I’m 21 years old and have difficulty connecting with others for meaningful relationships. Being introverted and sensitive and someone who highly values meaningful relationships, my disappointment in relationships has been painful. As an introvert I don’t mind being alone, but I also know the importance of people in your life. This issue is also painful because my family doesn’t understand. I dread going home because I don’t want to face questions from my mother: “Why don’t you go out? You hardly leave the house,” etc. I feel really lonely and sad — I want to go out and have fun. People have suggested joining a club or something, and asking someone I know to introduce me to people. The problem I have, though, is with connection. I do meet people and have activities but nobody seems to really connect with me. What’s wrong?
Your letter highlights several important points that are often misunderstood. For example, introverts need a good deal of alone time, but that doesn’t mean introverts are uninterested in relationships or not easily hurt in relationships. Also, people frequently make assumptions about what the social life of a young adult should “look like.” So, it sounds as though your family members worry when they see that you’re content staying home or do not seem to have many friends. As long as a person is satisfied with his or her life, however, who are we to question whether the person should be doing something differently? That said, it does sound like the quality of your relationships is what is lacking, and as you point out, that is an issue that extends well beyond simply meeting new people or engaging in social activities.
The term “connection” is open to different interpretations. However, I assume you mean establishing caring, intimate relationships, which may be friendships or romantic relationships. Certainly, such meaningful relationships are many fewer in number than casual, social relationships, or acquaintances. Often the more meaningful relationships are based on shared values and interests, so it may be fruitful to think through the kinds of people with whom you’ve felt closest in the past. Did they seem to share particular qualities? The answer to that question may help point you toward places and activities where you might be more likely to meet such people (the issue of quality over quantity). Also, answering that question may help you become more aware of what qualities are most important to you in potential friends, and thereby help you realize earlier whether a new friend has the potential to become a very good friend.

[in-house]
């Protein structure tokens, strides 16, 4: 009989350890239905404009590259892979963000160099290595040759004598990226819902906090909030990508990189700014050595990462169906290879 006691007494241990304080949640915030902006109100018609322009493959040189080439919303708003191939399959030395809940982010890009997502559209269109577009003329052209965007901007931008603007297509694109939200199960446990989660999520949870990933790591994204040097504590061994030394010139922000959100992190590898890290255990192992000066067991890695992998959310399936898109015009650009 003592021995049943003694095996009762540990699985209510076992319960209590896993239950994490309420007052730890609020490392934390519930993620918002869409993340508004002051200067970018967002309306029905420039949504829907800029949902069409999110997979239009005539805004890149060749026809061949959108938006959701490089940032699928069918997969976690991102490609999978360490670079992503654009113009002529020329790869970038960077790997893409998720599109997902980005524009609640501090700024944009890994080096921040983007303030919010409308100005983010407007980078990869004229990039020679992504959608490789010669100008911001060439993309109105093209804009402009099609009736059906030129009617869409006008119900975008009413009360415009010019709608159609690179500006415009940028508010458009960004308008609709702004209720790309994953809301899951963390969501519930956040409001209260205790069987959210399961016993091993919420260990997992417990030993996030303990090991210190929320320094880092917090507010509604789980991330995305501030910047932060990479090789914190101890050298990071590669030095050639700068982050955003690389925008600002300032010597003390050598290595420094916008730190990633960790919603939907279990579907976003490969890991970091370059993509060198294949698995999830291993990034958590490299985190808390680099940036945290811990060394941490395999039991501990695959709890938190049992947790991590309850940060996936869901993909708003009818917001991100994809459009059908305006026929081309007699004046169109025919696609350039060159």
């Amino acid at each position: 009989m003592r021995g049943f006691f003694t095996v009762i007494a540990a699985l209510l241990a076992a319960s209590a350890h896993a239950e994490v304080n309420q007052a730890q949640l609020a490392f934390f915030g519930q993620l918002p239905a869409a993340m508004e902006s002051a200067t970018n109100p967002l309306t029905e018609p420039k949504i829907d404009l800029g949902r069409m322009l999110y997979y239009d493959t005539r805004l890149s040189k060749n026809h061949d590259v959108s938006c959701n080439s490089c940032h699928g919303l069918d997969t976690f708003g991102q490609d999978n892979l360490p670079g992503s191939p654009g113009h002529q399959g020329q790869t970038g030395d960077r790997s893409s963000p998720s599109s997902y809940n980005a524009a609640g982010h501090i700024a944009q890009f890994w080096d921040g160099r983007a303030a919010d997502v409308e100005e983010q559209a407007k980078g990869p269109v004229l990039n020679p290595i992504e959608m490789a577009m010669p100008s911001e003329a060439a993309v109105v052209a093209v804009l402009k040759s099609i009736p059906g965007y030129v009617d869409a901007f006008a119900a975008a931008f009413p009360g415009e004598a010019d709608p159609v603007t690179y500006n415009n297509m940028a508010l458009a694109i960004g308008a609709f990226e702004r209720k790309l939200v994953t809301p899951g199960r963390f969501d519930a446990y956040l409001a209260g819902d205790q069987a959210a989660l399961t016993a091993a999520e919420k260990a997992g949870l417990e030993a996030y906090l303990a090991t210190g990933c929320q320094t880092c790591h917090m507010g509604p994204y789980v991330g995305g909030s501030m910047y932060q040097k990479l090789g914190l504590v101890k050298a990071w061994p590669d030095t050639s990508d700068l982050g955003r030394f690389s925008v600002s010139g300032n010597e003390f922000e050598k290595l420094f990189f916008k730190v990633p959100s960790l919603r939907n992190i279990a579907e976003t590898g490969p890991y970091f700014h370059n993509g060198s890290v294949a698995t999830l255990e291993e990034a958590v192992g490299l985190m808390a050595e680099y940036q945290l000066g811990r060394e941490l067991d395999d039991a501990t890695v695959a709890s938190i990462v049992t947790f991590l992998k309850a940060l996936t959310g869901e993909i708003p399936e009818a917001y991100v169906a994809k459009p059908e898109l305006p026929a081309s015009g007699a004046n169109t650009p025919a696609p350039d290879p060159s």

Even when we meet someone who might be a great match as a friend or romantic partner, building a relationship requires investment and pro-relationship behaviors on the part of both people. Of course you don’t have control over the other person, but you can greatly increase the likelihood of achieving a great relationship by focusing on your end of the equation. The first consideration is what qualities you possess that a potential friend would value. A healthy connection is based on give and take, mutual respect and trust, and genuine warmth and caring. People who embody these qualities are attractive to others, and make it easier for others to be the same way in return.
The process of building a good relationship entails increasing intimacy, which itself requires trust. Fortunately, you can facilitate both by being the one to initiate self-disclosure. Of course there needs to be balance; self-disclosure should be appropriate to the circumstances and the level of the relationship (not too much or too soon). Such appropriate-but-intimate sharing facilitates trust and similar self-disclosure by the other person. It’s as though, by sharing your vulnerability, the other person feels more comfortable and trusting in doing the same, and bonds are gently nurtured. Similarly, we all want to be liked and appreciated, so be sure to share such feelings with another person when you experience them. Don’t assume a new friend knows what you think or feel.
It’s easy to dismiss the idea that conscious effort may be required to find and nurture the kinds of quality relationships we want. After all, such relationships enjoyed in the past may have felt relatively effortless; they just seemed to happen. Sometimes that’s true, and that’s great when we’re fortunate enough to stumble into such relationships. However, when we’re at a loss for intimacy, it’s time to be more conscious of the process needed to build it. There’s no shame in that, and in fact, perhaps some of our past relationships felt effortless to us because the other person invested more conscious effort in paving the way for the relationship to blossom. It feels great to enjoy the fruit from a tree we happened across, but if we relied on such good fortune, we’d starve. Most of the time we need to plant and water before harvesting the fruit.
Please read our Important Disclaimer.
All clinical material on this site is peer reviewed by one or more clinical psychologists or other qualified mental health professionals. Originally published by Dr Greg Mulhauser, Managing Editor on .on and last reviewed or updated by